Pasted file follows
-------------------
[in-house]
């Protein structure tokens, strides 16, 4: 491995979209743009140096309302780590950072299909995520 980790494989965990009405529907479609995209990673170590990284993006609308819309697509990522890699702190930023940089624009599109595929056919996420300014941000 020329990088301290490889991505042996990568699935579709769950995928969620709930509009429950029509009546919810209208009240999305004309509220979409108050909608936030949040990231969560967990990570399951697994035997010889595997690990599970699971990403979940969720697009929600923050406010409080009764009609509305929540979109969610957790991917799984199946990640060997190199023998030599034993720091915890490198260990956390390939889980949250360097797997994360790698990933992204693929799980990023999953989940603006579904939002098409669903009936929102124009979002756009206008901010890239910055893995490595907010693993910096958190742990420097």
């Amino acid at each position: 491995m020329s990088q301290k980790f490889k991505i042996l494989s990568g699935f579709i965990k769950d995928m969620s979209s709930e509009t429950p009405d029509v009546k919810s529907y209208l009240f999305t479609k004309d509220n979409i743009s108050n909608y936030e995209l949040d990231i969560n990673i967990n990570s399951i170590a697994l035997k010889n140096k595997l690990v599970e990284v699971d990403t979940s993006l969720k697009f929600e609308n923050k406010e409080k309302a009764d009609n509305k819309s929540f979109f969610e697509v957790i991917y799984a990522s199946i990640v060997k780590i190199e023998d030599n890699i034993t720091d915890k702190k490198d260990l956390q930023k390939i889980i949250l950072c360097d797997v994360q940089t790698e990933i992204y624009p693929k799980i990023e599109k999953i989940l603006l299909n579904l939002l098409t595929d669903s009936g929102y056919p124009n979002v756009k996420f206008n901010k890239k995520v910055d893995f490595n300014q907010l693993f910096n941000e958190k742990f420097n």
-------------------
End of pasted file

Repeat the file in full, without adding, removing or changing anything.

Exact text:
[in-house]
């Protein structure tokens, strides 16, 4: 491995979209743009140096309302780590950072299909995520 980790494989965990009405529907479609995209990673170590990284993006609308819309697509990522890699702190930023940089624009599109595929056919996420300014941000 020329990088301290490889991505042996990568699935579709769950995928969620709930509009429950029509009546919810209208009240999305004309509220979409108050909608936030949040990231969560967990990570399951697994035997010889595997690990599970699971990403979940969720697009929600923050406010409080009764009609509305929540979109969610957790991917799984199946990640060997190199023998030599034993720091915890490198260990956390390939889980949250360097797997994360790698990933992204693929799980990023999953989940603006579904939002098409669903009936929102124009979002756009206008901010890239910055893995490595907010693993910096958190742990420097």
């Amino acid at each position: 491995m020329s990088q301290k980790f490889k991505i042996l494989s990568g699935f579709i965990k769950d995928m969620s979209s709930e509009t429950p009405d029509v009546k919810s529907y209208l009240f999305t479609k004309d509220n979409i743009s108050n909608y936030e995209l949040d990231i969560n990673i967990n990570s399951i170590a697994l035997k010889n140096k595997l690990v599970e990284v699971d990403t979940s993006l969720k697009f929600e609308n923050k406010e409080k309302a009764d009609n509305k819309s929540f979109f969610e697509v957790i991917y799984a990522s199946i990640v060997k780590i190199e023998d030599n890699i034993t720091d915890k702190k490198d260990l956390q930023k390939i889980i949250l950072c360097d797997v994360q940089t790698e990933i992204y624009p693929k799980i990023e599109k999953i989940l603006l299909n579904l939002l098409t595929d669903s009936g929102y056919p124009n979002v756009k996420f206008n901010k890239k995520v910055d893995f490595n300014q907010l693993f910096n941000e958190k742990f420097n």